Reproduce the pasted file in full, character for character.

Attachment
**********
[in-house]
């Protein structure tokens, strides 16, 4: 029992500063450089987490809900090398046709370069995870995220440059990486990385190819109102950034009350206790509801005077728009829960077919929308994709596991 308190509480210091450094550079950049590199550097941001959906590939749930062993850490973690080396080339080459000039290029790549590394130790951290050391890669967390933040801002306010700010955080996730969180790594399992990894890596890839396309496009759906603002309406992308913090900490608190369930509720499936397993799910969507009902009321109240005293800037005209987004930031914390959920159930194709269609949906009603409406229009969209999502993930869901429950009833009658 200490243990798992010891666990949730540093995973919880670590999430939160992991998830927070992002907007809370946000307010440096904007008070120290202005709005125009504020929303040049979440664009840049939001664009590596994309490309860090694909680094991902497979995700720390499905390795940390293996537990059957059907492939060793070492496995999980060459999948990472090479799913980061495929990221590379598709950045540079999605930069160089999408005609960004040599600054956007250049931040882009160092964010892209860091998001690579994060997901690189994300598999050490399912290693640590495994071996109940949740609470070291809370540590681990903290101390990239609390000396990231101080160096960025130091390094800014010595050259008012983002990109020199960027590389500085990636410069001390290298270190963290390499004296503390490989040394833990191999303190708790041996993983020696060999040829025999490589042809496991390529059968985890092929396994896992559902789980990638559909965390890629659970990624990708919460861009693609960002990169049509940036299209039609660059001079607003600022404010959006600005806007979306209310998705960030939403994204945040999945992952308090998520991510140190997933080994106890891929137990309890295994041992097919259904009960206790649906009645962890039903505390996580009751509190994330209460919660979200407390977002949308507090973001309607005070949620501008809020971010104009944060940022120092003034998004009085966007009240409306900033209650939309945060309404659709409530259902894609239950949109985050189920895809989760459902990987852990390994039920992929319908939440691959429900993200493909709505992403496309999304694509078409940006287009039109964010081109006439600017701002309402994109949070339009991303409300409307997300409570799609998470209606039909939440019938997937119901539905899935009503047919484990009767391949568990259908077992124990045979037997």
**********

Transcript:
[in-house]
């Protein structure tokens, strides 16, 4: 029992500063450089987490809900090398046709370069995870995220440059990486990385190819109102950034009350206790509801005077728009829960077919929308994709596991 308190509480210091450094550079950049590199550097941001959906590939749930062993850490973690080396080339080459000039290029790549590394130790951290050391890669967390933040801002306010700010955080996730969180790594399992990894890596890839396309496009759906603002309406992308913090900490608190369930509720499936397993799910969507009902009321109240005293800037005209987004930031914390959920159930194709269609949906009603409406229009969209999502993930869901429950009833009658 200490243990798992010891666990949730540093995973919880670590999430939160992991998830927070992002907007809370946000307010440096904007008070120290202005709005125009504020929303040049979440664009840049939001664009590596994309490309860090694909680094991902497979995700720390499905390795940390293996537990059957059907492939060793070492496995999980060459999948990472090479799913980061495929990221590379598709950045540079999605930069160089999408005609960004040599600054956007250049931040882009160092964010892209860091998001690579994060997901690189994300598999050490399912290693640590495994071996109940949740609470070291809370540590681990903290101390990239609390000396990231101080160096960025130091390094800014010595050259008012983002990109020199960027590389500085990636410069001390290298270190963290390499004296503390490989040394833990191999303190708790041996993983020696060999040829025999490589042809496991390529059968985890092929396994896992559902789980990638559909965390890629659970990624990708919460861009693609960002990169049509940036299209039609660059001079607003600022404010959006600005806007979306209310998705960030939403994204945040999945992952308090998520991510140190997933080994106890891929137990309890295994041992097919259904009960206790649906009645962890039903505390996580009751509190994330209460919660979200407390977002949308507090973001309607005070949620501008809020971010104009944060940022120092003034998004009085966007009240409306900033209650939309945060309404659709409530259902894609239950949109985050189920895809989760459902990987852990390994039920992929319908939440691959429900993200493909709505992403496309999304694509078409940006287009039109964010081109006439600017701002309402994109949070339009991303409300409307997300409570799609998470209606039909939440019938997937119901539905899935009503047919484990009767391949568990259908077992124990045979037997």